(Bloomberg) — For decades, diesel has underpinned India’s economic growth and the fortunes of its refiners, but the pandemic has caused the nation’s most consumed fuel to lose some of its luster.

Since Covid-19-lockdowns have eased across India, diesel consumption has trailed the rebound in gasoline with trucks remaining idle amid a softer economy. Motor fuel use, however, has benefited from people choosing their own cars and scooters over public transport to avoid the risk of infection.



a pile of luggage stacked on top of a truck: Idled Trucks Have India Fuel Demand Headed for Five-Year Low


© Bloomberg
Idled Trucks Have India Fuel Demand Headed for Five-Year Low

Trucks sit idle near a wholesale market in Delhi, India on Sept. 4.

Photographer: Anindito Mukherjee/Bloomberg

While diesel is still king in India — fuel sales are double that of gasoline — the uneven demand recovery has created a unique challenge for India’s refiners, just as more headwinds emerge from the use of hydrogen and natural gas in major guzzlers such as trucks and buses.

“Personal mobility over public transport has supported gasoline, but diesel is getting knocked-out across the sectors,” said Senthil Kumaran, head of south Asia oil at industry consultant FGE. “It’s a structural shift in trends that we are witnessing. The refining system is caught at the crossroads, but it will gradually adjust to the change.”



Speed Breakers Ahead


© Bloomberg
Speed Breakers Ahead

Refiners are expected to focus on making less diesel and more gasoline and petrochemicals to respond to changing demand. Reliance Industries Ltd. has flagged a shift away from transport fuels, while Indian Oil Corp. has signaled greater diversification to reduce its dependence on its fuels business. The country’s biggest processor also plans to roll out a fleet of buses powered by a blend of hydrogen and compressed natural gas.

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Indian Oil Corp.’s foray into hydrogen-powered public transport follows a push by the government encouraging the

BEIRUT (Reuters) – Fouad Khamasi fills his taxi every day with about 40,000 Lebanese pounds’ worth of fuel. It could cost at least four times that much if subsidies come to an end.

FILE PHOTO: A man counts Lebanese pounds at a currency exchange shop in Beirut, Lebanon October 1, 2020. REUTERS/Mohamed Azakir

The Beirut cab driver, 53, can just about afford to buy fuel and feed his kids. He worries the price of subsidised foods and key imports – wheat, fuel, medicine – will skyrocket.

“These are the toughest days I’ve ever seen,” he said. “Some days, you stick your hand in your pocket and find nothing … I leave the house and just pray. Whatever I make, it does nothing. It’s a joke.”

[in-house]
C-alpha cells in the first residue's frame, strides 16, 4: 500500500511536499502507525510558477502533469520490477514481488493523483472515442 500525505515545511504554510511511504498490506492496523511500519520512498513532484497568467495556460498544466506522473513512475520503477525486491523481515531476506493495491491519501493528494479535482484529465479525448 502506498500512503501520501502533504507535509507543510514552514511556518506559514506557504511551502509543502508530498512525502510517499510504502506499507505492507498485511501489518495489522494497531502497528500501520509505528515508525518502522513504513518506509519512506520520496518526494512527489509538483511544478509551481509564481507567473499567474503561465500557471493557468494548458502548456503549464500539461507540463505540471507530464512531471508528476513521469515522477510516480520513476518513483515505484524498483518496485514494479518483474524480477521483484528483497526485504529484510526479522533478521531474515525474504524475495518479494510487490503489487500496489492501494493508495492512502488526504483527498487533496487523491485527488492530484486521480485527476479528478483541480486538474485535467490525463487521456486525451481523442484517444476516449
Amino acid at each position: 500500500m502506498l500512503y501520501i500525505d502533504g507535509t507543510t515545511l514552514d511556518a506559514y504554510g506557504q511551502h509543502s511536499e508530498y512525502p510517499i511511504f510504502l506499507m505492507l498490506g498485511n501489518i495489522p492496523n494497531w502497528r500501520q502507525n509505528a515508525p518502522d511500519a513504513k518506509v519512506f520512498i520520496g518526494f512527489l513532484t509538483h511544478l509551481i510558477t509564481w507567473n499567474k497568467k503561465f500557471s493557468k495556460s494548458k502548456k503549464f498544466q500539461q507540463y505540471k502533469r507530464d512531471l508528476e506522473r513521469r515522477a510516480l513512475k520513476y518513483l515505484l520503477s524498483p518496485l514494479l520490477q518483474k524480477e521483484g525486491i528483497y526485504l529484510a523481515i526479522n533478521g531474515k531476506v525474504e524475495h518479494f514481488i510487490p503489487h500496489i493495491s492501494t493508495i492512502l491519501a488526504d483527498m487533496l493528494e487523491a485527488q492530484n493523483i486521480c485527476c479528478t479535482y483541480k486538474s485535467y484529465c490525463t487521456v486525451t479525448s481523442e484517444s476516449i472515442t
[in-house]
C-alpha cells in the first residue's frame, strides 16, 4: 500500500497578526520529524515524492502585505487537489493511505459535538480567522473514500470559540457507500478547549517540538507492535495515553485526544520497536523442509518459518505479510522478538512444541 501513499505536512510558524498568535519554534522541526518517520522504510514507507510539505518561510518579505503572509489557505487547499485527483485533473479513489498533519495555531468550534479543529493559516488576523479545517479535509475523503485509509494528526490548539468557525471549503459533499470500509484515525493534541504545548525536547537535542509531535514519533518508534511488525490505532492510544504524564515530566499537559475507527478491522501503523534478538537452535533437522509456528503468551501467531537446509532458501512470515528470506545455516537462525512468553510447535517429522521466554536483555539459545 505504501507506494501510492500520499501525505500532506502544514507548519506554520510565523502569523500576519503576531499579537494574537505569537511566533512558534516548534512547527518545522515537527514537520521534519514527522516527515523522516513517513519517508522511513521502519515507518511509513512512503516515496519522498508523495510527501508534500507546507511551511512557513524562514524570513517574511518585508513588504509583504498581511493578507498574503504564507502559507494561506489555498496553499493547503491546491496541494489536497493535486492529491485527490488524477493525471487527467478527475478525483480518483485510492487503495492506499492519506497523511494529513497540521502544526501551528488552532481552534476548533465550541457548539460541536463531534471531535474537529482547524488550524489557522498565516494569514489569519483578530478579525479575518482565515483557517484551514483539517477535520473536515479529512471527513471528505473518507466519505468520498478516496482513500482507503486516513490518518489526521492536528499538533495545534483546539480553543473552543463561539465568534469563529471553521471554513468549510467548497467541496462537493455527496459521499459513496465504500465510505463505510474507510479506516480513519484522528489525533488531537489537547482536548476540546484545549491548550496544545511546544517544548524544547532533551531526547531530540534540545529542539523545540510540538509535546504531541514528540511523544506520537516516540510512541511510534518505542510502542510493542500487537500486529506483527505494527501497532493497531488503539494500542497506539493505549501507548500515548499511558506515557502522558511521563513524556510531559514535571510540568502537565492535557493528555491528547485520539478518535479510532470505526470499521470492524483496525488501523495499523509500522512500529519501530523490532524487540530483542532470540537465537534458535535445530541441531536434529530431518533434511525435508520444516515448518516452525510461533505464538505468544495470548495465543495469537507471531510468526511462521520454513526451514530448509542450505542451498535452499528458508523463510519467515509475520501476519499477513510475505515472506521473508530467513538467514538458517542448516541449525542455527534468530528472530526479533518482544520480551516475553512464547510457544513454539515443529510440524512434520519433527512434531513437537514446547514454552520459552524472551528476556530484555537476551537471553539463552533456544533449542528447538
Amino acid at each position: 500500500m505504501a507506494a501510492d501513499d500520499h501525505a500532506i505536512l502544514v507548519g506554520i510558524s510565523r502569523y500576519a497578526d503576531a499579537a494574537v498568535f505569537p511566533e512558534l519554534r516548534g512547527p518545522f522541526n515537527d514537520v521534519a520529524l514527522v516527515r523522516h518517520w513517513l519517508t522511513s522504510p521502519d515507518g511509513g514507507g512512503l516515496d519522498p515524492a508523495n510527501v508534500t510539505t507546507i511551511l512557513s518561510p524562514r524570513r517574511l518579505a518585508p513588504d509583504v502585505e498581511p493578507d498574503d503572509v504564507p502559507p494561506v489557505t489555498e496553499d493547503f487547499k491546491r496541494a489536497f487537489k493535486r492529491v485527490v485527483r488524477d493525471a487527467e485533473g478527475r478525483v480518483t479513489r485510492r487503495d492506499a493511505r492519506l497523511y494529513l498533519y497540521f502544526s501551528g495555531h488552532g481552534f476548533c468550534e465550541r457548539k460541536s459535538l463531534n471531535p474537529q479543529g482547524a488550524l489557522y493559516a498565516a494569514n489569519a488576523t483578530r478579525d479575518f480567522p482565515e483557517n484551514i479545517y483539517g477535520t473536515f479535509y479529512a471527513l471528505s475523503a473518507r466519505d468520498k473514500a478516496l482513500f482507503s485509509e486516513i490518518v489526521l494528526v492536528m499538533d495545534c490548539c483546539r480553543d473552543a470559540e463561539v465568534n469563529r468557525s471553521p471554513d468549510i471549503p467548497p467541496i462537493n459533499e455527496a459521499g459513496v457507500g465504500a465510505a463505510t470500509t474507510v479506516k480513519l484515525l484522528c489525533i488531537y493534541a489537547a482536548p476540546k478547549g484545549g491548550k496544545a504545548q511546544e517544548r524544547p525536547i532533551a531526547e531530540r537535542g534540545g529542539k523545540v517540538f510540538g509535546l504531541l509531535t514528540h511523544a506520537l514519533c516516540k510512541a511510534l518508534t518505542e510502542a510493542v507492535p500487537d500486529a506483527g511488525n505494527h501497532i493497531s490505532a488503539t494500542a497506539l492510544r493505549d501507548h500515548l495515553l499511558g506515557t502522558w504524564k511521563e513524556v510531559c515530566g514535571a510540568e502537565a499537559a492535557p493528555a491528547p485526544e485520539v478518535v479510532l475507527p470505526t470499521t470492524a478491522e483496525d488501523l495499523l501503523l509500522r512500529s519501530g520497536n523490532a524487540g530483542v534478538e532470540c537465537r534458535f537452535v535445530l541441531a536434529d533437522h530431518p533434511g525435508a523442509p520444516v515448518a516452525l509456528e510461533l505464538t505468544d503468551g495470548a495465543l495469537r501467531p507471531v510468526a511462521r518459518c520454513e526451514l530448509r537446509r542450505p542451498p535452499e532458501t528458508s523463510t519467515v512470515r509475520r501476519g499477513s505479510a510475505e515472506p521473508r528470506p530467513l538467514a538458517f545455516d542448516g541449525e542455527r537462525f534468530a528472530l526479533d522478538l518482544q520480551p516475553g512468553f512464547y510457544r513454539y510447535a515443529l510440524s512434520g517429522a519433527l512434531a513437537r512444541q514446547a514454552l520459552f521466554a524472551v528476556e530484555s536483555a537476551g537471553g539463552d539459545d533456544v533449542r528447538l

Time and money are running out for Lebanon.

Foreign reserves have dropped far below what the state already deemed “dangerous levels” when it defaulted on its huge debt in March, meaning it cannot afford to keep subsidies for long.

Leaders in power for decades have yet to enact a financial rescue plan, a year after huge protests against them swept the country, and they have failed to secure aid from foreign donors.

Talks with the International Monetary Fund (IMF) stalled earlier this year when Lebanese government officials, bankers and political parties could not agree over how big the losses were in the financial system and who should bear them.

After a massive explosion at Beirut’s port in August that killed nearly 200 people and caused billions of dollars worth of damage, former colonial power France stepped in.

But rival sectarian politicians could not get past the first hurdle on the French roadmap towards financial aid: naming a new cabinet quickly.

The currency, which has lost more than 80% of its

By Ellen Francis and Issam Abdallah

BEIRUT (Reuters) – Fouad Khamasi fills his taxi every day with about 40,000 Lebanese pounds’ worth of fuel. It could cost at least four times that much if subsidies come to an end.

The Beirut cab driver, 53, can just about afford to buy fuel and feed his kids. He worries the price of subsidised foods and key imports – wheat, fuel, medicine – will skyrocket.

“These are the toughest days I’ve ever seen,” he said. “Some days, you stick your hand in your pocket and find nothing … I leave the house and just pray. Whatever I make, it does nothing. It’s a joke.”

Time and money are running out for Lebanon.

Foreign reserves have dropped far below what the state already deemed “dangerous levels” when it defaulted on its huge debt in March, meaning it cannot afford to keep subsidies for long.